By now, most movie fans are familiar with Quentin Tarantino, the self-professed high school dropout, obsessive movie geek, and world's most legendary video store employee. Tarantino lived and breathed movies at Video Archives outside of L.A., and could always be counted on to draw from his bottomless movie knowledge to steer customers to the perfect film.
If you've been living under a rock, now's when we tell you that Tarantino is a little controversial. Depending on you who ask, he's either a film auteur genius who puts an original and brilliant personal stamp on everything he does…or a rip-off artist who's never done anything really new, "delving into disreputable genres and trolling through the bottom drawers of schlock" (source).
We'll focus on the genius.
Tarantino got his start in the business with a small film in 1987 that served as the basis for his screenplay for True Romance. But he stormed into movie audiences' consciousness with 1992's Reservoir Dogs, the bloody story of a diamond heist gone seriously wrong. It was a modest box office success, but critics loved it. Hollywood beckoned, but the director had other ideas: he moved to Amsterdam to work on his screenplay for his next film. That film would become Pulp Fiction.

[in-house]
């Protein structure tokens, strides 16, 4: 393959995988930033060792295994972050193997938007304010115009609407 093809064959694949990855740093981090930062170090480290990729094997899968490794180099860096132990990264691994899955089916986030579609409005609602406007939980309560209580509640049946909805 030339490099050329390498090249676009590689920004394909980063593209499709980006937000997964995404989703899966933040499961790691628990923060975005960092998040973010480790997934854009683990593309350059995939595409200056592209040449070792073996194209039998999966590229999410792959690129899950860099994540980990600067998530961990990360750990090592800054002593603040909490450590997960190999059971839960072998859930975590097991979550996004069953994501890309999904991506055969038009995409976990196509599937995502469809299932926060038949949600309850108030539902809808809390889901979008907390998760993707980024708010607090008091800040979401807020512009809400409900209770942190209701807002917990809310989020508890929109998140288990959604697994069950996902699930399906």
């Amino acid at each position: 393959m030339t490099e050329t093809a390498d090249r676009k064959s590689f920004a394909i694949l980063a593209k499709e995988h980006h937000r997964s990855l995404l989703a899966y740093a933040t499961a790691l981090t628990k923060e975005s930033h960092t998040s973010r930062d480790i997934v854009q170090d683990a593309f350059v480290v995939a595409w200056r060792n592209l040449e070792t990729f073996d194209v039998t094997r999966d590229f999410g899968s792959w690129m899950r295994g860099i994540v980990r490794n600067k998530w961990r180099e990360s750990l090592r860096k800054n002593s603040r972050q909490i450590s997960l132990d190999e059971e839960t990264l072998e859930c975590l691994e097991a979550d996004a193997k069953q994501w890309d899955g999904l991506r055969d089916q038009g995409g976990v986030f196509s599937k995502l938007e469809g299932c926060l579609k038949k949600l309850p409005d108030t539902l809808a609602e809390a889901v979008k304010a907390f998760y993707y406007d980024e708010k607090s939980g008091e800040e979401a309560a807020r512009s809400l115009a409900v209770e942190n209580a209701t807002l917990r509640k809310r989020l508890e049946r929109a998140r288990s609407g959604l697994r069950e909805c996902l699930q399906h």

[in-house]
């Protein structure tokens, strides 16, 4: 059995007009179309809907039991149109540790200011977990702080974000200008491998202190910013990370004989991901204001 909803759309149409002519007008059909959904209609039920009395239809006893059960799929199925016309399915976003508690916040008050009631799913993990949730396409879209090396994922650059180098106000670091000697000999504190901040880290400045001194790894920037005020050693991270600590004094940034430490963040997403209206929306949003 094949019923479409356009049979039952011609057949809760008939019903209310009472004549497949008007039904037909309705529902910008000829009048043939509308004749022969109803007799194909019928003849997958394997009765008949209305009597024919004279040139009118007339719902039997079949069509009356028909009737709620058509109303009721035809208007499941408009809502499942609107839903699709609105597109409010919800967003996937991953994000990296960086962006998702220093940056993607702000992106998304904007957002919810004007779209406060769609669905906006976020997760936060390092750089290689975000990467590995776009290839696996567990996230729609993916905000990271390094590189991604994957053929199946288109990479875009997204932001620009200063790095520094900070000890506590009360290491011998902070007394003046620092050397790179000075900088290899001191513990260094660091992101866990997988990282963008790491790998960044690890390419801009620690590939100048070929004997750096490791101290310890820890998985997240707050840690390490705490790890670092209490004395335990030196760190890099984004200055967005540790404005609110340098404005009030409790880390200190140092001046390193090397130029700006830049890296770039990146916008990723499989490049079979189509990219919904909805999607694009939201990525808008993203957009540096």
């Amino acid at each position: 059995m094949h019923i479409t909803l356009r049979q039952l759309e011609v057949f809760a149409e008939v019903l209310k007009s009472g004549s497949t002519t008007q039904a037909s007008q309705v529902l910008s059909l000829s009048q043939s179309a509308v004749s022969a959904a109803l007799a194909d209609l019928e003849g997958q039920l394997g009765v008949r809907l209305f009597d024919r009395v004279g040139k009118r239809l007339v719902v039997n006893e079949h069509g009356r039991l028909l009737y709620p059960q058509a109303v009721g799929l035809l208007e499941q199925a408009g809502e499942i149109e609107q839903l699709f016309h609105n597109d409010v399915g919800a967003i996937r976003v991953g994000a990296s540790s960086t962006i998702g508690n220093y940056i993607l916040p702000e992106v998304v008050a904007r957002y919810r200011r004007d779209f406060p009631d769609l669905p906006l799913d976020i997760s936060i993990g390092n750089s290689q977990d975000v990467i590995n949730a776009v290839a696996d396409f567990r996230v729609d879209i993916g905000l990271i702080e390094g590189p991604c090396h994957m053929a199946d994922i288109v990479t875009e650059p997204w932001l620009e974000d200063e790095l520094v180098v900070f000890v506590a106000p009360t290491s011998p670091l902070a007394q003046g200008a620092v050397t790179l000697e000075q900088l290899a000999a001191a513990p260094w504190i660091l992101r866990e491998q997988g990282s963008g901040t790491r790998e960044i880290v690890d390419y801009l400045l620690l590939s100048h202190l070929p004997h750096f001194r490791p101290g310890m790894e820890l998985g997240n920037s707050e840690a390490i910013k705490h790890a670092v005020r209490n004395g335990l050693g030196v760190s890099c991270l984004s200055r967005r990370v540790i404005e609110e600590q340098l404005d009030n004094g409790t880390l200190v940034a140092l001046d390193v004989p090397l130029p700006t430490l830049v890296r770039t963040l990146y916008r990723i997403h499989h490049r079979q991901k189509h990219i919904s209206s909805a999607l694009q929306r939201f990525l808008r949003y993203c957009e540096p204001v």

After Pulp Fiction's release and monster success, Tarantino became a household name. The guy went on to direct wildly successful films like Kill Bill, Inglourious Basterds, and Django Unchained, all of which were huge critical and box office smashes. He was the embodiment of cool, and everyone wanted to work with him. It gave him enormous freedom in writing and directing his own projects and pitching in on others when he felt like it.